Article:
The short version: under the guise of a drawing contest, Google is asking parents to give up their children's social security numbers, place, and date of birth. If you missed it your bank and insurance company are no longer allowed to gather this kind of info, because of fears of identity theft and/or misuse of personal information. But somehow Google thinks they're different.
What could be wrong with filling out a few entry forms?
A national, commercial database of names and addresses of American children, especially one that includes their dates of birth and SSNs, would be worth many millions to marketing firms and retailers.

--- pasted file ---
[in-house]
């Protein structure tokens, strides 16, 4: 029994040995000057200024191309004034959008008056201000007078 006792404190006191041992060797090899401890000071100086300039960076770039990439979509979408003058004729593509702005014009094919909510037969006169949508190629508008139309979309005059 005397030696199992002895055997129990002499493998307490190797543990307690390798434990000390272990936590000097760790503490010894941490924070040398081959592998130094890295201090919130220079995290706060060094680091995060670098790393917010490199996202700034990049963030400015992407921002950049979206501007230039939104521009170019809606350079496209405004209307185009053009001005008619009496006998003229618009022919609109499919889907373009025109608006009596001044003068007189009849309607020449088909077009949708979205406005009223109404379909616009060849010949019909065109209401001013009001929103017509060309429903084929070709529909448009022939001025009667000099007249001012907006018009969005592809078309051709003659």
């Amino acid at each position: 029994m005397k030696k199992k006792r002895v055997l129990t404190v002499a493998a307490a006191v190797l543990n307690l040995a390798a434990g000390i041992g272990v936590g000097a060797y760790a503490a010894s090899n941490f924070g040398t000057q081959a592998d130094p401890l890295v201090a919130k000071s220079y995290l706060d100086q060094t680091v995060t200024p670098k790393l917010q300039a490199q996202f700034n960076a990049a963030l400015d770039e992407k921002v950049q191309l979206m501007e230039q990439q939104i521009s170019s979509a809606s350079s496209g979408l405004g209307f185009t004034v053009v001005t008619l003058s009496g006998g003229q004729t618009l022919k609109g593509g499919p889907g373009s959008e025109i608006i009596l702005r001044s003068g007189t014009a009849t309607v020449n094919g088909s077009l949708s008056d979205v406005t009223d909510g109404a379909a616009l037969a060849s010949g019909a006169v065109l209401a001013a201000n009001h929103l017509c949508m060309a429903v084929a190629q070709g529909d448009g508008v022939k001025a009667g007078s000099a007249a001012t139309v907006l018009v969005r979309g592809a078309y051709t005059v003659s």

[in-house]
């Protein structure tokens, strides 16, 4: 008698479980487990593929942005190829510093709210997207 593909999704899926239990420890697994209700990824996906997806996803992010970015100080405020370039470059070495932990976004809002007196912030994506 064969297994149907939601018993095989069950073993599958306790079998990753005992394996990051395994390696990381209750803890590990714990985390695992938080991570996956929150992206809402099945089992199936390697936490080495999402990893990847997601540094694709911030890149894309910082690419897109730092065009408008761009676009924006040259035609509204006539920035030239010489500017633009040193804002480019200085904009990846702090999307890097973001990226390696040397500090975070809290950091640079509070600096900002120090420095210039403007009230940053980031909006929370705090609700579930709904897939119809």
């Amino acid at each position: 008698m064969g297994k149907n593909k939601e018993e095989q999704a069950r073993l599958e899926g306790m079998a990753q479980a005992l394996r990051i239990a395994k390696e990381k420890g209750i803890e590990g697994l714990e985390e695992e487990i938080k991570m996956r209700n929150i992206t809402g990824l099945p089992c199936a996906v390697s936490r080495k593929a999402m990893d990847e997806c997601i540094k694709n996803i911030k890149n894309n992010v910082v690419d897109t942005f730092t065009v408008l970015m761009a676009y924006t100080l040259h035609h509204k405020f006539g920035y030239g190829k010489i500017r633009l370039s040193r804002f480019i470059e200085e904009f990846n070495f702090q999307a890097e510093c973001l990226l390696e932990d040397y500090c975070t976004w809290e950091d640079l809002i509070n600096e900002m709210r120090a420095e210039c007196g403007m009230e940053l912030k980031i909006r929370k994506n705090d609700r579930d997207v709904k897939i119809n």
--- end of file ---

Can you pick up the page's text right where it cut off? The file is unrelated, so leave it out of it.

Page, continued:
Of course, data collection is not the reason Google gives for doing this competition. Their FAQ says it's because "We love to encourage and celebrate the creativity of young people..." etc. If that's so, then why on earth would the contest's original Parent Consent Form ask for the child's city of birth, date of birth and last four digits of the child's SSN? Along with complete contact info of the parents.
You see what Google knows and many parents don't know is that a person's city of birth and year of birth can be used to make a statistical guess about the first five digits of his/her social security number. Then, if you can somehow obtain those last four SSN digits explicitly -- voila, you've unlocked countless troves of personal information from someone who didn't even understand that such a disclosure was happening.
This kind of data can be linked with other databases to target advertising. It's worth many times more than what Google will spend on prizes (each State Finalist gets a T-shirt!).